For Robert Cook, an adjunct professor in the MPA in Environmental Science program, teaching allows him to share his unique experiences in veterinary medicine and conservation research with students as they delve into public policy legislation in the Workshop in Applied Earth Systems Management.
1. Why did you choose to teach at Columbia in the ESP program?
For many years I was the chief veterinarian at the Wildlife Conservation Society, headquartered at the Bronx Zoo. My background in emerging wildlife disease provided a unique perspective on threats to the health of people and animals. In order to gain a better understanding of how to impact the policy behind the science, I decided to pursue my MPA, and after completing SIPA’s executive program in 2002, I became more involved with these issues nationally and internationally.
I have always enjoyed being a part of learning environments and felt my education at SIPA provided a supportive atmosphere for both students and faculty. When invited to teach as part of the MPA in Environmental Science and Policy, I jumped at the opportunity. I enjoy working with graduate students committed to gaining knowledge. Together we work through the issues of some of the most current priorities in environmental policy that impact wildlife and wild places. The students provide great energy and enthusiasm, and we learn from each other. On and off I have had the pleasure of teaching the Workshop in Applied Earth Systems Management for six classes of students–it’s a wonderful opportunity that I truly enjoy.
2. What is new in your area of research?
After a rewarding career in wildlife health and then as the general director for the Wildlife Conservation Society Living Institutions (Bronx Zoo, Central Park Zoo, Queens Zoo, Prospect Park Zoo and the New York Aquarium), I decided to take on a new challenge. I am now the program director for the Conservation and Medical Research Programs at the Helmsley Charitable Trust. This is an entirely new career endeavor that has provided me yet an additional unique perspective on conservation and health. As a major private funder, the trust supports significant conservation work in select geographies around the globe. I lead a team that works with non-governmental organization grantees to provide support for their work in areas such as community-based conservation, protected area creation and management, species conservation, marine issues such as sustainable fisheries, sustainable natural resource management and health. We don’t do research in the academic sense but we do engage extensively in strategic planning, measurement and evaluation and understanding the unique cultural and policy issues of the places in which we work.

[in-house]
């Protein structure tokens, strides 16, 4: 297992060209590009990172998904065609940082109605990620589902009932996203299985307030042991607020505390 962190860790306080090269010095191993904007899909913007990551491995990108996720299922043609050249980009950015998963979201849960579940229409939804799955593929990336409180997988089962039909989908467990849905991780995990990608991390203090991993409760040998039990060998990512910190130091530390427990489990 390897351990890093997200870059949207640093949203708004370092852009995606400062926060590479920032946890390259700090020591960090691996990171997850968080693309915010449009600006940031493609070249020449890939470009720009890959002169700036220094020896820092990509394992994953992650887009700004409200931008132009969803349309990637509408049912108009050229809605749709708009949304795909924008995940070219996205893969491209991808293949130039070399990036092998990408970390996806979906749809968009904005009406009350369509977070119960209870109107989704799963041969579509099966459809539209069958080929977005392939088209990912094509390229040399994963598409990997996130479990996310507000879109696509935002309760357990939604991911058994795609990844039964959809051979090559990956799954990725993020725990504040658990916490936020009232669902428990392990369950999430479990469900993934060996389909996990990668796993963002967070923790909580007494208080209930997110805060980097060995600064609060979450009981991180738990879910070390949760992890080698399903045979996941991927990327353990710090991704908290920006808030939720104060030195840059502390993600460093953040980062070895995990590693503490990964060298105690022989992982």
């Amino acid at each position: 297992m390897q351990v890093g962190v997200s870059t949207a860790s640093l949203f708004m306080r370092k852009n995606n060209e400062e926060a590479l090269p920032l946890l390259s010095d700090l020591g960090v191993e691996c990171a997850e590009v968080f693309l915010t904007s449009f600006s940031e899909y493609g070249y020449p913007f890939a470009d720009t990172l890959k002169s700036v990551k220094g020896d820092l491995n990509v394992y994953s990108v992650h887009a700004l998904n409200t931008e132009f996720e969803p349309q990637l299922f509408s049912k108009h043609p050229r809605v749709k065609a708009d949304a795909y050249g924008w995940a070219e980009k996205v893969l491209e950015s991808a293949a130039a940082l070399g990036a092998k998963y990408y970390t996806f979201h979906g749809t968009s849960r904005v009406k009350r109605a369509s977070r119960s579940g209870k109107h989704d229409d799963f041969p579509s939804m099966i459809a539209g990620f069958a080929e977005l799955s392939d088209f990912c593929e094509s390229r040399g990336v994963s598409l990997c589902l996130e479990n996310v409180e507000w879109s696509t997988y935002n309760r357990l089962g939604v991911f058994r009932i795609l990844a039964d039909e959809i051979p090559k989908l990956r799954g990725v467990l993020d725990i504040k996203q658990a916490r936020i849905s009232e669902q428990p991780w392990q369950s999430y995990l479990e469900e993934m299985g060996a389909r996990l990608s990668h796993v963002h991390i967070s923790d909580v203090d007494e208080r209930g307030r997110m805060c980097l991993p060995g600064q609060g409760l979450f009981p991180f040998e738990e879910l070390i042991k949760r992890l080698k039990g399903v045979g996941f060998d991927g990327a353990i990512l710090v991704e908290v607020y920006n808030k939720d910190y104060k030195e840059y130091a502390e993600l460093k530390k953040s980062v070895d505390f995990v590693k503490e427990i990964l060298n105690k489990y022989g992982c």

3. What is your favorite part of your job as an instructor?
Working with committed and enthusiastic graduate students and faculty. Sharing my experience with the issues and learning from the students’ insights and questions.
4. What do you believe is the greatest benefit that the ESP program has to offer its students?
Faculty in the MPA-ESP program contribute years of experience and many, like myself, are adjunct professors that work full-time outside of the academic environment. As such we bring unique perspectives that enhance those acquired in the university setting.
5. What advice would you give to your ESP students for when they eventually go on to work in the field as public managers and policymakers?
“Non scholæ sed vitæ discimus“– we learn not for school but for life.
Entering the MPA-ESP program is a gift to yourself. The knowledge you acquire provides a framework for a life of learning. But know that it is only the beginning. Continue to challenge yourself to seek opportunities to have a positive impact on the future of our planet, humanity and the vast diversity of species with which we share the natural riches of our world.
Students in the MPA in Environmental Science and Policy program enroll in a year-long, 54-credit program offered at Columbia University’s School of International and Public Affairs, in partnership with the Earth Institute.
Since it began in 2002, the MPA in Environmental Science and Policy program has given students the hands-on experience, and the analytical and decision-making tools to implement effective environmental and sustainable management policies. The program’s 682 graduates have advanced to jobs in domestic and international environmental policy, working in government, private and non-profit sectors. Their work involves issues of sustainability, resource use and global change, in fields focused on air, water, climate, energy efficiency, food, agriculture, transportation and waste management. They work as consultants, advisers, project managers, program directors, policy analysts, teachers, researchers and environmental scientists and engineers.
Visit our website for more information: http://mpaenvironment.ei.columbia.edu/